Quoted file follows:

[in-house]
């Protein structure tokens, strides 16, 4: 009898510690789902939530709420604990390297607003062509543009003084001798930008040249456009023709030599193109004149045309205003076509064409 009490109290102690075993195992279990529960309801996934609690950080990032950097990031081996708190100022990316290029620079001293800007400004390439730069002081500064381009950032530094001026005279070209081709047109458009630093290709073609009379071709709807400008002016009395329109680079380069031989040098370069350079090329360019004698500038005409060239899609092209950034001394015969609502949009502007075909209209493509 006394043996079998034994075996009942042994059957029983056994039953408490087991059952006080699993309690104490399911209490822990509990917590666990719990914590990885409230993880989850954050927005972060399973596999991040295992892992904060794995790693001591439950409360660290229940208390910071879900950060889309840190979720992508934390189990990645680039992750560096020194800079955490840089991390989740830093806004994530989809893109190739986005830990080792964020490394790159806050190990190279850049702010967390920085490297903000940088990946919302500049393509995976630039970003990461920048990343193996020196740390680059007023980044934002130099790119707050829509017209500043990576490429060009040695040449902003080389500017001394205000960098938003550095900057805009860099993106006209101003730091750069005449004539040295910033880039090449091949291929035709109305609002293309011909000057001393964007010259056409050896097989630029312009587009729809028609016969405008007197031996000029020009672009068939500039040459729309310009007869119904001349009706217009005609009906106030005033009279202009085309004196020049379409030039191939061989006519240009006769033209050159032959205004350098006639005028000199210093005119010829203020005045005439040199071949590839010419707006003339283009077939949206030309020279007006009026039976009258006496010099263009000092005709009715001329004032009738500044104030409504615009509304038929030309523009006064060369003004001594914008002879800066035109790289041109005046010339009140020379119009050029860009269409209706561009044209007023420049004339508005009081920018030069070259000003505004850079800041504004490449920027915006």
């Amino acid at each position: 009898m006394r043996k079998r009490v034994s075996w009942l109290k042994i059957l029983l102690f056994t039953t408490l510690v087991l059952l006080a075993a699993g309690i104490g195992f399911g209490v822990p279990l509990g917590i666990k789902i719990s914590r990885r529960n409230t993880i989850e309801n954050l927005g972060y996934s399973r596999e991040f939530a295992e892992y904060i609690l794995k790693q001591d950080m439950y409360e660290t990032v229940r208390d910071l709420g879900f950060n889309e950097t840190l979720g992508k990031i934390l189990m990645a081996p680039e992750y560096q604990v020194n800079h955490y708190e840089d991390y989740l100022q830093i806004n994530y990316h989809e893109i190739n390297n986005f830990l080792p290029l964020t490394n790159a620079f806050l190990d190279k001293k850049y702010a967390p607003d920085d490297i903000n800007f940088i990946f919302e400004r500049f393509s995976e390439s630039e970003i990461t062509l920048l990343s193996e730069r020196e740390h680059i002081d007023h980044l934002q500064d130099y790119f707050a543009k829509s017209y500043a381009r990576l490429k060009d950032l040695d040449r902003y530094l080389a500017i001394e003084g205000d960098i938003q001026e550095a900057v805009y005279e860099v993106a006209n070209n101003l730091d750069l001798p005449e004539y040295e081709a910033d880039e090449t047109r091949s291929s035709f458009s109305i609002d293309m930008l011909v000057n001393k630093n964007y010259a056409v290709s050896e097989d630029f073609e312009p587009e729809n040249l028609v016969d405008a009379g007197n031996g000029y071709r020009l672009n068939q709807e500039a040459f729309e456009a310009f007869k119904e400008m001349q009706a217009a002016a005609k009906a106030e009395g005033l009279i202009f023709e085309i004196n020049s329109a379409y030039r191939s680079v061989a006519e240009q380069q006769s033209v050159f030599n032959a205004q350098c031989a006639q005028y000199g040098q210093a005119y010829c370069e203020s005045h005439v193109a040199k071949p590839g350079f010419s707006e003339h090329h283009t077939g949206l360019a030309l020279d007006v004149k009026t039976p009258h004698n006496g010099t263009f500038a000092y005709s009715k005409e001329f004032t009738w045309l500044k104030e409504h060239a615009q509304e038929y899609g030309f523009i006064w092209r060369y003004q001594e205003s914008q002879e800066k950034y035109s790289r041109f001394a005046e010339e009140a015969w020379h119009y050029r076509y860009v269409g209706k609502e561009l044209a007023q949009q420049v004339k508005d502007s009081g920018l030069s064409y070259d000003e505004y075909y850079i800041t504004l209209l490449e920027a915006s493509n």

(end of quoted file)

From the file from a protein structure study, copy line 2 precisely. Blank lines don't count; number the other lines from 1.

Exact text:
């Protein structure tokens, strides 16, 4: 009898510690789902939530709420604990390297607003062509543009003084001798930008040249456009023709030599193109004149045309205003076509064409 009490109290102690075993195992279990529960309801996934609690950080990032950097990031081996708190100022990316290029620079001293800007400004390439730069002081500064381009950032530094001026005279070209081709047109458009630093290709073609009379071709709807400008002016009395329109680079380069031989040098370069350079090329360019004698500038005409060239899609092209950034001394015969609502949009502007075909209209493509 006394043996079998034994075996009942042994059957029983056994039953408490087991059952006080699993309690104490399911209490822990509990917590666990719990914590990885409230993880989850954050927005972060399973596999991040295992892992904060794995790693001591439950409360660290229940208390910071879900950060889309840190979720992508934390189990990645680039992750560096020194800079955490840089991390989740830093806004994530989809893109190739986005830990080792964020490394790159806050190990190279850049702010967390920085490297903000940088990946919302500049393509995976630039970003990461920048990343193996020196740390680059007023980044934002130099790119707050829509017209500043990576490429060009040695040449902003080389500017001394205000960098938003550095900057805009860099993106006209101003730091750069005449004539040295910033880039090449091949291929035709109305609002293309011909000057001393964007010259056409050896097989630029312009587009729809028609016969405008007197031996000029020009672009068939500039040459729309310009007869119904001349009706217009005609009906106030005033009279202009085309004196020049379409030039191939061989006519240009006769033209050159032959205004350098006639005028000199210093005119010829203020005045005439040199071949590839010419707006003339283009077939949206030309020279007006009026039976009258006496010099263009000092005709009715001329004032009738500044104030409504615009509304038929030309523009006064060369003004001594914008002879800066035109790289041109005046010339009140020379119009050029860009269409209706561009044209007023420049004339508005009081920018030069070259000003505004850079800041504004490449920027915006």